Lipid Peroxidation Increases Arterial Cyclooxygenase Activity During Pregnancy

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Abstract

OBJECTIVE

We tested the hypothesis that increased production of lipid peroxides (induced by a mild vitamin E deficiency) during pregnancy would alter the cyclooxygenase pathway of arachidonate metabolism, resulting in impaired endothelial-dependent vascular function.

STUDY DESIGN

Mesenteric arteries from pregnant control (n = 12) and pregnant vitamin E--deprived (n = 12) Sprague-Dawley rats were studied in a myograph.

RESULTS

Surprisingly, endothelial-dependent relaxations to methacholine were enhanced in arteries from the pregnant vitamin E--deprived rats compared with the pregnant control rats (mean effective concentration producing a 50% response = 0.034 vs 0.046 micromole/L, p < 0.05). In the arteries from the vitamin E--deprived rats this enhanced response was blunted and the group difference eliminated in the presence of a cyclooxygenase inhibitor (1 micromole/L meclofenamate, mean effective concentration producing a 50% response 0.057 vs 0.034 micromole/L, p < 0.05) but had no effect on the arteries from the control pregnant rats. The thromboxane A2--prostaglandin H2 receptor blocker (1 micromole/L SQ 29548) had no effect on the arteries from either group. Endothelial-independent relaxations to sodium nitroprusside were not affected by vitamin E deprivation. Arachidonic acid elicited less tension in the arteries from the vitamin E--deprived rats compared with the controls (at 10 micromole/L: 0.41 vs 0.90 mN/mm, p < 0.01). Cyclooxygenase inhibition potentiated the vasoconstrictor response only in the arteries from the vitamin E--deprived rats (at 10 micromole/L: 0.92 vs 0.41 mN/mm, p < 0.01) so that the group difference was eliminated.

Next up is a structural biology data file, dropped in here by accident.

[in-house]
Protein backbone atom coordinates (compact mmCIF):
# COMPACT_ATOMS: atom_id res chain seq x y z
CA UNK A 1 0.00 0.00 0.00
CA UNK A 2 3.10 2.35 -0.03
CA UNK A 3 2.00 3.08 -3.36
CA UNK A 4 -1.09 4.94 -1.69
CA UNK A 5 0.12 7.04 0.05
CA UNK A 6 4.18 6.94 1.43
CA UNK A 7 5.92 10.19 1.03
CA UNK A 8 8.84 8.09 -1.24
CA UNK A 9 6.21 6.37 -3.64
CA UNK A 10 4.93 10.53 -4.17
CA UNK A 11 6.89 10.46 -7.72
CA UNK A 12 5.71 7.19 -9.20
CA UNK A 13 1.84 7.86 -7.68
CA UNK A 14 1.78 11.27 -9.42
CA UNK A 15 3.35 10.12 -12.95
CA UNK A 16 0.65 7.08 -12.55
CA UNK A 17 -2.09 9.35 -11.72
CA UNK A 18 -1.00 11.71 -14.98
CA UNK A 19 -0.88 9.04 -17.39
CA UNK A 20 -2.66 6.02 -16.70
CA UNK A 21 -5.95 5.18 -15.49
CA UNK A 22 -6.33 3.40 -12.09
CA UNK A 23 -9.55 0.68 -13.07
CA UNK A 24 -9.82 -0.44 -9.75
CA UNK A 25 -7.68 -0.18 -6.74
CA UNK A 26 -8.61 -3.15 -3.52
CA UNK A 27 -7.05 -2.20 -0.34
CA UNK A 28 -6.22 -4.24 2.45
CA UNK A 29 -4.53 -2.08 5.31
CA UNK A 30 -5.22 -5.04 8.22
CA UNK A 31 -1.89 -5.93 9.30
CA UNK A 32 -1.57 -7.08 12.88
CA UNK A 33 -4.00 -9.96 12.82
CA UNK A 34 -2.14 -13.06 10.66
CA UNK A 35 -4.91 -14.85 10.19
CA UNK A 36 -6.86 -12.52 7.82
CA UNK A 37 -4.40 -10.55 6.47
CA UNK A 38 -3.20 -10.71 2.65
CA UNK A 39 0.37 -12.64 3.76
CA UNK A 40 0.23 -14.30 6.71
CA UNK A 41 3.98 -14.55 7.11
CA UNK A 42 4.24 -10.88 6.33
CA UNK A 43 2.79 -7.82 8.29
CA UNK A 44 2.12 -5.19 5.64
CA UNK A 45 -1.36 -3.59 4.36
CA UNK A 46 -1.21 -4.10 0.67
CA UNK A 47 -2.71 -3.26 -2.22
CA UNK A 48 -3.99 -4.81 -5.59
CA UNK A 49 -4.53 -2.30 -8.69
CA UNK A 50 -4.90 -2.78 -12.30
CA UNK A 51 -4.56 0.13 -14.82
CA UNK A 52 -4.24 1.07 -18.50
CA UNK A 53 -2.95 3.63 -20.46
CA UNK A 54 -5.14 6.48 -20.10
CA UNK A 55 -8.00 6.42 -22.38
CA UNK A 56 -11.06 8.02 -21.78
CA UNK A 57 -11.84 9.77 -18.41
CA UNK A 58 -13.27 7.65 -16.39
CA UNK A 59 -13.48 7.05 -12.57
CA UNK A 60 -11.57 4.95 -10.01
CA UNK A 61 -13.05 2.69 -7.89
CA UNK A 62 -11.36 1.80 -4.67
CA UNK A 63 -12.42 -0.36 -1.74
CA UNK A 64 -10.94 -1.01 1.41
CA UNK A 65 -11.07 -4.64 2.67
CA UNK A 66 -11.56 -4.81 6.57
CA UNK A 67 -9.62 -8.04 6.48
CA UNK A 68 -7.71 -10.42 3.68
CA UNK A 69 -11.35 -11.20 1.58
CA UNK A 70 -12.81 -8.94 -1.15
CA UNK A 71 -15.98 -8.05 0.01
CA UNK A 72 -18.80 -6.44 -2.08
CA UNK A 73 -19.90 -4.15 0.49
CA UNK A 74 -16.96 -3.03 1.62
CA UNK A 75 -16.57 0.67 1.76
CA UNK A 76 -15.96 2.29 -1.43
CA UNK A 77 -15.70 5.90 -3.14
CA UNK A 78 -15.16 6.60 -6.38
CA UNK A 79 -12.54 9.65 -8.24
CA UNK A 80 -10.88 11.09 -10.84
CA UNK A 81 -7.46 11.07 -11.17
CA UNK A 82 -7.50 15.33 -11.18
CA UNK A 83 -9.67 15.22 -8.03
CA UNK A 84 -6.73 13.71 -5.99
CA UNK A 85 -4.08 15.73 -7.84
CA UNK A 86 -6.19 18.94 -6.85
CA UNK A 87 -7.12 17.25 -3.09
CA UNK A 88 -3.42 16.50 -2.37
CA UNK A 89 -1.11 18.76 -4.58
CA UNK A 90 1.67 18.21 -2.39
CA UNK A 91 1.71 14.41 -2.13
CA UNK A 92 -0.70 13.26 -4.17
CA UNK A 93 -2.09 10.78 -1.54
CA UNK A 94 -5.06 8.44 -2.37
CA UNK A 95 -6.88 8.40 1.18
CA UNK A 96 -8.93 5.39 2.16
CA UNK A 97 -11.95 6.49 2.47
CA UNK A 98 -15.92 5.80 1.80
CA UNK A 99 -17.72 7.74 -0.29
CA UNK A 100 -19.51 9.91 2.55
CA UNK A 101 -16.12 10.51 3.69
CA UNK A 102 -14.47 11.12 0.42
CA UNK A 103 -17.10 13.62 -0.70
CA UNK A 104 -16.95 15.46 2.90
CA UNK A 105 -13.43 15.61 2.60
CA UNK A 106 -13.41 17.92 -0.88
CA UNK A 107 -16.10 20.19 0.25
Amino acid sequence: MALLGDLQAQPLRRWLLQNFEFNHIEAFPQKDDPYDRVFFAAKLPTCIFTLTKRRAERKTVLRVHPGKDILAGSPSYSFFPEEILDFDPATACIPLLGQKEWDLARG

CONCLUSION

An elevation of lipid peroxides, mediated by a mild vitamin E deprivation, resulted in an increased cyclooxygenase-dependent vasorelaxation in the mesenteric arteries of the pregnant rat. (AM J OBSTET GYNECOL 1994;170:215-22.)

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